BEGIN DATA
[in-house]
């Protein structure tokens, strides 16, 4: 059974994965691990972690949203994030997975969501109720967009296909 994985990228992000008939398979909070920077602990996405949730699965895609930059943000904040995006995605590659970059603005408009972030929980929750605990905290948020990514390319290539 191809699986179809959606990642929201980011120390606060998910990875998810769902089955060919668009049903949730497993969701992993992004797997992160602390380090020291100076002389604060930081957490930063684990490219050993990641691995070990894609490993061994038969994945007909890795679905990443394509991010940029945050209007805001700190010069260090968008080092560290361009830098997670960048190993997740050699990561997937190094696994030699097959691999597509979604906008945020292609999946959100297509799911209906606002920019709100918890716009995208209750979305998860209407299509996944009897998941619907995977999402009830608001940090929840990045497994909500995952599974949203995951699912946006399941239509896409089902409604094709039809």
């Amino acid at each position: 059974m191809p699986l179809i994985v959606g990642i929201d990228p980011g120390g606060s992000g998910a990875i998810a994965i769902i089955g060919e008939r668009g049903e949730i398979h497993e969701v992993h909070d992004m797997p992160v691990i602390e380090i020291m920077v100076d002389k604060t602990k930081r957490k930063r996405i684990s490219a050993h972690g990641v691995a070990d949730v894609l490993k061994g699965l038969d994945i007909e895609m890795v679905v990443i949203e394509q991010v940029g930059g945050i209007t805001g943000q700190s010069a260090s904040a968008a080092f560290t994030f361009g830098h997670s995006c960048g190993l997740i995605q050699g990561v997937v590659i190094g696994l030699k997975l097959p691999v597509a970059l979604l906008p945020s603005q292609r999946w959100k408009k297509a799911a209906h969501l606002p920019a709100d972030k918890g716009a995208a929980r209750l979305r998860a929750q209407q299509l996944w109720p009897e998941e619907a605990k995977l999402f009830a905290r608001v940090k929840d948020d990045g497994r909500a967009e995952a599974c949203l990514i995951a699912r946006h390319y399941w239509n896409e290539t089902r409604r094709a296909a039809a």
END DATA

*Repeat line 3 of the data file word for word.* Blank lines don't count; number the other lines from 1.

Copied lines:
């Amino acid at each position: 059974m191809p699986l179809i994985v959606g990642i929201d990228p980011g120390g606060s992000g998910a990875i998810a994965i769902i089955g060919e008939r668009g049903e949730i398979h497993e969701v992993h909070d992004m797997p992160v691990i602390e380090i020291m920077v100076d002389k604060t602990k930081r957490k930063r996405i684990s490219a050993h972690g990641v691995a070990d949730v894609l490993k061994g699965l038969d994945i007909e895609m890795v679905v990443i949203e394509q991010v940029g930059g945050i209007t805001g943000q700190s010069a260090s904040a968008a080092f560290t994030f361009g830098h997670s995006c960048g190993l997740i995605q050699g990561v997937v590659i190094g696994l030699k997975l097959p691999v597509a970059l979604l906008p945020s603005q292609r999946w959100k408009k297509a799911a209906h969501l606002p920019a709100d972030k918890g716009a995208a929980r209750l979305r998860a929750q209407q299509l996944w109720p009897e998941e619907a605990k995977l999402f009830a905290r608001v940090k929840d948020d990045g497994r909500a967009e995952a599974c949203l990514i995951a699912r946006h390319y399941w239509n896409e290539t089902r409604r094709a296909a039809a």